The fact is, Americans have long benefited from the world's forgiving attitude of not blaming us for our government's actions. It has been a recurring theme throughout the 20 years that I have traveled abroad as a journalist, and I heard it repeatedly in 2001, when I spent six months before and after the Sept. 11 attacks visiting 15 countries in Europe, Africa, Asia and Central America.

I was researching a book about why the United States fascinates and infuriates the world. As I interviewed people from all walks of life, I heard them differentiate again and again between America the country -- its people, its ideals, its wealth, technology and popular culture -- all of which they admired, and the American government, which often they did not.

A few days after the Sept. 11 attacks, I interviewed Ana, a middle-aged intellectual in Barcelona, Spain. She told me, "I love the music of Motown and the movies of Hollywood. After all these years, I feel that your culture is now our culture too. But we do wish our American friends would think more about their government, because we have to live with America's policies and that is often difficult, especially when war is in the air."

Most Americans don't realize it, but when we elect our president, we are also electing the de facto president of the world. The U.S. government shapes basic realities for people all over the planet: Will there be war? Will interest rates rise or fall? Will universal threats like global climate change be combated or ignored?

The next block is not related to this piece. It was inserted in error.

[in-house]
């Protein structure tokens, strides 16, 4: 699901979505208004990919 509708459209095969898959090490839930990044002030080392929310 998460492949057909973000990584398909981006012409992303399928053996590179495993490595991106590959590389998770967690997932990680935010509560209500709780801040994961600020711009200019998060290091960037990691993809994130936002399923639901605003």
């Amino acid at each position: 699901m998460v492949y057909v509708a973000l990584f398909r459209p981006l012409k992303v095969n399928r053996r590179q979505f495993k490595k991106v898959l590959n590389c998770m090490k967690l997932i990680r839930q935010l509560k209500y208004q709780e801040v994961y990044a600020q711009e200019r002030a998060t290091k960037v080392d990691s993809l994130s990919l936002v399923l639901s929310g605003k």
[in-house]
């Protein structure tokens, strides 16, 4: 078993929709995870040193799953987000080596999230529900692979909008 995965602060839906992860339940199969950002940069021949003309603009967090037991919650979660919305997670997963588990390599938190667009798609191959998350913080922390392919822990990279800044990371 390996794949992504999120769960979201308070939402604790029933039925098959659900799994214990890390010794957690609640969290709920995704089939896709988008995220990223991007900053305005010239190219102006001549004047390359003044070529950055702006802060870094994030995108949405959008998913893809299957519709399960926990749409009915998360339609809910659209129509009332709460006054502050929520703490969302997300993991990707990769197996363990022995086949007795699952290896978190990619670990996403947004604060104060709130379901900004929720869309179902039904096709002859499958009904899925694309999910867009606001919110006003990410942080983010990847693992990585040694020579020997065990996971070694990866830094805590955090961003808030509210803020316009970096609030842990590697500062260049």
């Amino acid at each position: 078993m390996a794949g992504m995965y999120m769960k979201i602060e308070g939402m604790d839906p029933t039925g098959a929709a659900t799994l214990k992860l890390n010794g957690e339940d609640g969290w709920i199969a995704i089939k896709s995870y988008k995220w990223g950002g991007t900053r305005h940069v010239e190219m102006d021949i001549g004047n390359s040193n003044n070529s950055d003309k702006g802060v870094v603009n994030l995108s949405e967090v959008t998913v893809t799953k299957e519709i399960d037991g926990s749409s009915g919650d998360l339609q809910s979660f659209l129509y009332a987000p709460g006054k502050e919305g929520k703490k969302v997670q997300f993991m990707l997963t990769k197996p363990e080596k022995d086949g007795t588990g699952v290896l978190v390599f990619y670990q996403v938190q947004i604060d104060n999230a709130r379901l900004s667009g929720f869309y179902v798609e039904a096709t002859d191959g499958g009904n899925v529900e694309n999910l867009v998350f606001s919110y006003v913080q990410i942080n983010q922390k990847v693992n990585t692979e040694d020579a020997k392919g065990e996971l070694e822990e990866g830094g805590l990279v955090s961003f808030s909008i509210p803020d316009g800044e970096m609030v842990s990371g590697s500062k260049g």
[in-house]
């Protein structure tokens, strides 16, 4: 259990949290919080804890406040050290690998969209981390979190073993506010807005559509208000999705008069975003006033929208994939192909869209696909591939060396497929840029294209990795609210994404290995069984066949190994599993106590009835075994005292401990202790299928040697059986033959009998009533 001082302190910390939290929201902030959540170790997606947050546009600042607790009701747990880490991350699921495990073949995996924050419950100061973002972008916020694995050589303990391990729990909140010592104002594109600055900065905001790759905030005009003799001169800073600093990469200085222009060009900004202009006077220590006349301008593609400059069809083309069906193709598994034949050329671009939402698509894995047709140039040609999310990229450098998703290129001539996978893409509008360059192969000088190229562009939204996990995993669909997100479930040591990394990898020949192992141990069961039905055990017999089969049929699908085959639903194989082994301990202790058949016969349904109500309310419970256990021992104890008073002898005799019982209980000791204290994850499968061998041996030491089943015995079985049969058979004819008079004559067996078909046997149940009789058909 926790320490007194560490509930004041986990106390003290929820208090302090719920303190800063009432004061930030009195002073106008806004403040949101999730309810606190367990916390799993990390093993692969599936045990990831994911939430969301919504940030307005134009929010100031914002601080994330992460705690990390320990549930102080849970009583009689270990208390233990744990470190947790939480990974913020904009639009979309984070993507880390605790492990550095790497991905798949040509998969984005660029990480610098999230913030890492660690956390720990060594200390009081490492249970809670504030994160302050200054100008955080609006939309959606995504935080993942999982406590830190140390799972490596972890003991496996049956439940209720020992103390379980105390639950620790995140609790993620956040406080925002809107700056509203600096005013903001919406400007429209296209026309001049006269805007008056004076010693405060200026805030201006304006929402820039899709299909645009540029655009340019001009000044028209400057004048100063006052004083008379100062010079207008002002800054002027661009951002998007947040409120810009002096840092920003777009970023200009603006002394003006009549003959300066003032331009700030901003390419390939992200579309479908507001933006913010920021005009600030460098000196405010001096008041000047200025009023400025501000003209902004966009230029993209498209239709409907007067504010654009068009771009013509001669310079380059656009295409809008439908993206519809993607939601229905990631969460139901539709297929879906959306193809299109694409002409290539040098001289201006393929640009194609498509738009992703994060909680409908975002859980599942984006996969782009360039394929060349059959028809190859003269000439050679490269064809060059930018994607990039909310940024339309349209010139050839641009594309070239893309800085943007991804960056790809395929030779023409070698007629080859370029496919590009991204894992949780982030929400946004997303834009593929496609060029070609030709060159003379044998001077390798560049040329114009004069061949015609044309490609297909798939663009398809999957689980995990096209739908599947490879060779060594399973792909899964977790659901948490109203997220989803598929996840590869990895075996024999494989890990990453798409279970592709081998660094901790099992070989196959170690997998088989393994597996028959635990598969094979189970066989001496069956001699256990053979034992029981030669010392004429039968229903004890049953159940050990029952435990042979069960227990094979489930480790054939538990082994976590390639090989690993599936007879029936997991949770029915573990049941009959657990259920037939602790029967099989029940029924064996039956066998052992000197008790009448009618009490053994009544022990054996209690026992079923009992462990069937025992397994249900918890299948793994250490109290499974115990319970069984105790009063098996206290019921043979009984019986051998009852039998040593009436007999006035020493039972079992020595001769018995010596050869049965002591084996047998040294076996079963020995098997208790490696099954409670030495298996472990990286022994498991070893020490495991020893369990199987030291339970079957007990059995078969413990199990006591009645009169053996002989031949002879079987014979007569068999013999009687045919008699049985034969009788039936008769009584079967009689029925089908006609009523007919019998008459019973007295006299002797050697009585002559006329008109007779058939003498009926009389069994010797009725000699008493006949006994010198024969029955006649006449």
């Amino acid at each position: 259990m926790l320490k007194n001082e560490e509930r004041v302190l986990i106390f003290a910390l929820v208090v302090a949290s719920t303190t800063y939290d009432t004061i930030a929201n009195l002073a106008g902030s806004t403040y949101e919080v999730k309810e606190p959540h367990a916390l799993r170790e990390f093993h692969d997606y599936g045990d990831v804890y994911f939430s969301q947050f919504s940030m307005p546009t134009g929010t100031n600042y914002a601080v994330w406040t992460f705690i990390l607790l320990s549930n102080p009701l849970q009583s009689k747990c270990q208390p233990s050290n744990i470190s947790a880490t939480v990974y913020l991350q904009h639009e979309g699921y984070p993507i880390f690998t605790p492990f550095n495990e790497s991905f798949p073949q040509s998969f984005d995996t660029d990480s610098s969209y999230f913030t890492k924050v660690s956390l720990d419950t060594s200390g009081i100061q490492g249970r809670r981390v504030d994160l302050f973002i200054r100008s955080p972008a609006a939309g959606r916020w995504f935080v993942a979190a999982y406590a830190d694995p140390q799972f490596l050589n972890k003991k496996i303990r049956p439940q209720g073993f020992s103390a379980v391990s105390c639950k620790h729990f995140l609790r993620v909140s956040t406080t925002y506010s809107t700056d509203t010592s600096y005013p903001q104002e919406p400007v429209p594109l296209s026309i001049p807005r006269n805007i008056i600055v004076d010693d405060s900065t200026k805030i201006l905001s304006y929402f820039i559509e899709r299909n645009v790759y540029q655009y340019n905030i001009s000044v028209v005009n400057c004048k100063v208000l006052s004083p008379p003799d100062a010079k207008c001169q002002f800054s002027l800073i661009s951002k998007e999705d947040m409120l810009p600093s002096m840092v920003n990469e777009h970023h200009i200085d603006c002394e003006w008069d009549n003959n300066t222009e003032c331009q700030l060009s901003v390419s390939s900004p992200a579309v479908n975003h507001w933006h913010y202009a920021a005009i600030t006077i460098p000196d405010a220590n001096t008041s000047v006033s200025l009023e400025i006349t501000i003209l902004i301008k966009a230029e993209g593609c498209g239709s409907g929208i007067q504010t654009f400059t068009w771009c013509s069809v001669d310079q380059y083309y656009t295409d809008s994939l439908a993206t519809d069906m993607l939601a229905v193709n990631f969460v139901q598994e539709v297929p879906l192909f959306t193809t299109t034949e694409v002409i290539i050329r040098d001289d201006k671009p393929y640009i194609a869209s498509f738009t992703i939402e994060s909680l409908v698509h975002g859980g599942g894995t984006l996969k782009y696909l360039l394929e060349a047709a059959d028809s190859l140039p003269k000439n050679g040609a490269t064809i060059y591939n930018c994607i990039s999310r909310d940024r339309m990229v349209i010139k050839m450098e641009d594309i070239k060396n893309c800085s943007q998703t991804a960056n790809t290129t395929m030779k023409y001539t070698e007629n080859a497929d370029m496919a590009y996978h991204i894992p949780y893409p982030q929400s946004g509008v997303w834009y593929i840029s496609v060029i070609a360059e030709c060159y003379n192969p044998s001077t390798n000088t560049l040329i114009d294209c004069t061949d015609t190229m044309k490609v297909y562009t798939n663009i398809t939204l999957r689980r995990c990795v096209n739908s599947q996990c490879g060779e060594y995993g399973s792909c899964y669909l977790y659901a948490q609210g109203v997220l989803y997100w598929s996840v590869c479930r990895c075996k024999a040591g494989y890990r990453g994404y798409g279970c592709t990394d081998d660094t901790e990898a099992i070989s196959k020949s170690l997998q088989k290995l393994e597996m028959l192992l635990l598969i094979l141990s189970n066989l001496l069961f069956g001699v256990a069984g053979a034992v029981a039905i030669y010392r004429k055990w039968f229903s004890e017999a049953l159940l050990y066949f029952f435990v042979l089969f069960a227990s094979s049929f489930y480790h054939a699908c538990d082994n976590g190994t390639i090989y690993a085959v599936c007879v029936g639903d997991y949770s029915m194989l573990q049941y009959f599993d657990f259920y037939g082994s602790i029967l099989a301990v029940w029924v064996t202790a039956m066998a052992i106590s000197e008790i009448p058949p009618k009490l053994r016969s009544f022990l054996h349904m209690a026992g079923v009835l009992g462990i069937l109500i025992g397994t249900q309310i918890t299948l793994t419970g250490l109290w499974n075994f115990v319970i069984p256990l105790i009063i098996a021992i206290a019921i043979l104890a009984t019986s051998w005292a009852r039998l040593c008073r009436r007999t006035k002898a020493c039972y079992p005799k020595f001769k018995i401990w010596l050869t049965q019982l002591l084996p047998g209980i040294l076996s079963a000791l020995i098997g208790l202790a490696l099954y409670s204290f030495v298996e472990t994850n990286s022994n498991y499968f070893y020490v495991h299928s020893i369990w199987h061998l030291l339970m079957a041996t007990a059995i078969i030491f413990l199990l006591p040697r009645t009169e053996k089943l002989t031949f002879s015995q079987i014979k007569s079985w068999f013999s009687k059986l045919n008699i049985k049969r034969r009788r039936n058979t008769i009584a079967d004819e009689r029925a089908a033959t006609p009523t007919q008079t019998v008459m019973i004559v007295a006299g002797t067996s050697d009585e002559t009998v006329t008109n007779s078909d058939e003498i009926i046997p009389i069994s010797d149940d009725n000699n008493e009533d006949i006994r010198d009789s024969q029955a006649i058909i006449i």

Because the United States exercises such decisive influence over the lives of everyone else on this planet, some foreign opinion leaders have begun suggesting that non-Americans should also be able to vote for who runs the United States.

Abdel Monem Said Aly is a columnist for Al-Ahram, Egypt's leading daily newspaper. When I interviewed him in Cairo, he said, "I have wanted to write an opinion article for the New York Times urging that American elections be opened to foreigners, because what the American government decides about economic policy, military action and cultural mores affects me and all other people around the world."

Said Aly's idea makes a certain sense, but it won't happen anytime soon. For the time being, foreigners will remain at the mercy of the U.S. electorate. Today, people the world over say they like Americans despite our government. But will they still love us tomorrow, if we return that government to power on Nov. 2?

If Americans give Bush another four years as president, the popular global backlash could be intense, including not just rhetorical denunciations of American stupidity but perhaps boycotts of American products and worse. And for the first time, overseas anger may come not only from fanatical militants but ordinary citizens, and it may be directed not only at George W. Bush but also toward the ordinary Americans who put him back in office for another four years.

In that unhappy event, we Americans will have no one to blame but ourselves.

On the other hand, if Americans vote Bush out on Nov. 2, it will signal the world that its affection for us is both recognized and reciprocated. And that -- to borrow a line from one of the movies that have made American culture so beloved around the world -- could be the start of a beautiful friendship.

By Mark Hertsgaard

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George W. Bush